"Put your hand on a hot stove for a minute, and it seems like an hour. Sit with a pretty girl for an hour, and it seems like a minute. THAT'S relativity." - Albert Einstein
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"Put your hand on a hot stove for a minute, and it seems like an hour. Sit with a pretty girl for an hour, and it seems like a minute. THAT'S relativity." - Albert Einstein
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post #100 of 285
Quote:
Originally Posted by trboyden View Post

... Apple, sign a cross-licensing deal and get back to proving that you have the best technology by innovating and not by being a patent troll.

Kind of ironic for you to post this troll post that calls Apple a "patent troll."

Seriously though, you don't have a clue what you are talking about (which is why i cut out most of your post), and are just looking like a fool here.

Apple has already explicitly stated (in the linked article which you obviously didn't read), that they will *not* licence their technology to anyone, period. They play a win/lose game and they don't dissemble about what they are after. They want HTC to stop using the patented technology and they will fight to the very end about this you can be certain. They aren't doing it for "leverage" or "cross-licensing" or any of that BS because they don't believe in that sort of thing and have said so explicitly many times over.

In the case of Nokia and others suing Apple, the counter-suit could be at least partially a bargaining position, but this case is one of those rare times when Apple actually outright attacks someone else. They don't do it casually (or at all mostly), and they mean it when they do it.

Most of the patents they cite are fairly ironclad, low-level OS patents that HTC will likely not be able to get out of. I'm sure they, like you, are probably expecting this is a tactic of some kind as it would be coming from almost any other company, but I'd bet money that it isn't.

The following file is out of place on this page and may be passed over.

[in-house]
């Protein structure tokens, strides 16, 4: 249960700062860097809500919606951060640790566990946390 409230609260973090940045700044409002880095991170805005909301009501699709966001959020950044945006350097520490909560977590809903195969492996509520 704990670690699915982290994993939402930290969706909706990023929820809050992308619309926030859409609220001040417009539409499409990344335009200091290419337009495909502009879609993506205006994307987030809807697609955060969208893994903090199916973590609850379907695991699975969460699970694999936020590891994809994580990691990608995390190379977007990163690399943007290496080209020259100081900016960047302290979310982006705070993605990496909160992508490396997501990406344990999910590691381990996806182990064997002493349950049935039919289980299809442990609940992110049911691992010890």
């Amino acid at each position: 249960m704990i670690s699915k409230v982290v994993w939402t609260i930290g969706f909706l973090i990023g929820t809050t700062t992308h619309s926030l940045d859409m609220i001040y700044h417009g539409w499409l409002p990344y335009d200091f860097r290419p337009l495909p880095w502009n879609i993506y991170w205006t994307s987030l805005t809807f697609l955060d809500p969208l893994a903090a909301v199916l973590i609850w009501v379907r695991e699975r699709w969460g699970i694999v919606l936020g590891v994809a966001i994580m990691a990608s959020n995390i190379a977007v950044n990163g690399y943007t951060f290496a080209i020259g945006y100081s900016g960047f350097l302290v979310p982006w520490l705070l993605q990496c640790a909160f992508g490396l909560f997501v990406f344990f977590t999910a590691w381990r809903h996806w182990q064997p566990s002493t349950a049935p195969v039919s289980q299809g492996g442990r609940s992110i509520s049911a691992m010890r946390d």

Again, both Tim Cook and Steve Jobs have made explicit statements to that effect and based on their past behaviour, I believe them.
post #101 of 285
Quote:
Originally Posted by trboyden View Post

The Apple patent dates I saw (in the news articles) were 2008 and newer.

Then look again, most are from around 2000, and some go back to 1995.
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post #102 of 285
Quote:
Originally Posted by trboyden View Post

Conceptually yes. But there are huge differences in the way they are enforced and in what they apply to. Without pointing out those distinctions, you just creating FUD and clouding the issue at hand. FUDing the issues is how the media generates their revenue; but their spin on the facts shouldn't be taken as the actual intentions of the parties involved.

How is it FUD to point out that Google does not respect the law, particularly intellectual property law, when, in fact they clearly violated copyright law with their Google Books program. The only "FUD" here is the argument that, since copyrights aren't patents, Google's copyright law violations are irrelevant to whether they respect intellectual property law because Apple is suing HTC under patent law. Frankly, your argument is profoundly irrational.